The Federal Reserve may be on pause, but there’s no way to know with certainty what its next move will be.
Global growth is slowing now, but that may not remain the case if the U.S. and China make a trade deal.
The yield curve has flattened, but that doesn’t mean you should completely shun duration in your portfolio.
These were some of the points raised in an early-afternoon panel on fixed income at the Inside ETFs conference in Hollywood, Florida. Guided by moderator Tom Lydon, five fixed-income experts discussed a broad range of topics over 50 minutes, including advice on how investors should position their portfolios in 2019.
Is The AGG Flawed?
An area of disagreement among the panelists concerned whether the Barclays Aggregate Bond Index is flawed. William Housey, senior portfolio manager at First Trust Advisors, and Gene Tannuzzo, deputy global head of fixed income at Columbia Threadneedle Investments, argued that the AGG is indeed flawed.
“It makes up less than half of the global bond market, and the yield-versus-duration combination doesn’t seem attractive,” argued Tannuzzo, while noting that the AGG’s yield of 3% and duration of six years weren’t compelling.
Tannuzzo and Housey suggested that using active or rules-based alternatives to the AGG could result in better outcomes for investors.
On the other hand, Jason Singer, head of fixed-income ETFs at Goldman Sachs Asset Management, had a different perspective.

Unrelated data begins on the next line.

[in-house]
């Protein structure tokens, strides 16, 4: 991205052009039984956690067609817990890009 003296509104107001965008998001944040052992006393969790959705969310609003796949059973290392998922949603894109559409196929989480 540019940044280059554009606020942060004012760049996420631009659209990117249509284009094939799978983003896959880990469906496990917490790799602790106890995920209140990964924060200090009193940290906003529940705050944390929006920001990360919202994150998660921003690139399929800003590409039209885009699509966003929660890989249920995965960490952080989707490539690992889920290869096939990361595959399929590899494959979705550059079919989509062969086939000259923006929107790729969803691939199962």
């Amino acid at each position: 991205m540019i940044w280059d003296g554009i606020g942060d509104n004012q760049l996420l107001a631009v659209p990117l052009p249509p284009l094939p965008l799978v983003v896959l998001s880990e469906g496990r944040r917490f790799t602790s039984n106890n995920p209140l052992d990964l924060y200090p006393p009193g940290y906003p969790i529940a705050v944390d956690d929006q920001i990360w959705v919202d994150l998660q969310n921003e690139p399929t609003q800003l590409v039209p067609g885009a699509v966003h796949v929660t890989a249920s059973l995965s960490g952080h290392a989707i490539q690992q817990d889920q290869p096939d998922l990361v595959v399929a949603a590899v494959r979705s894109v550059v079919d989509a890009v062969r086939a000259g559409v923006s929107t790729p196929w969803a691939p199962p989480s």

“I don’t think the benchmark is flawed,” he said. Rather, it’s about what end-users want.
“If you’re looking for a blunt instrument, [ETFs tied to the AGG] get that exposure at a price point,” Singer added. “To the extent people are looking to change that market risk, that’s where active management comes into play. One is about exposure, one is about exposure plus alpha. It depends what you’re looking for.”
A big concern about fixed-income ETFs has been the idea that when markets turn volatile, liquidity will dry up, leading to a breakdown in those products that hold relatively illiquid underlying securities.
But the panel argued that those concerns are overblown and that the action in December proves it. Rather than run away from those types of fixed-income ETFs in December, investors embraced them, and actually used them for liquidity.
Overall, fixed-income ETFs had inflows of more than $16 billion in December, and $15.5 billion in January, according to data from FactSet.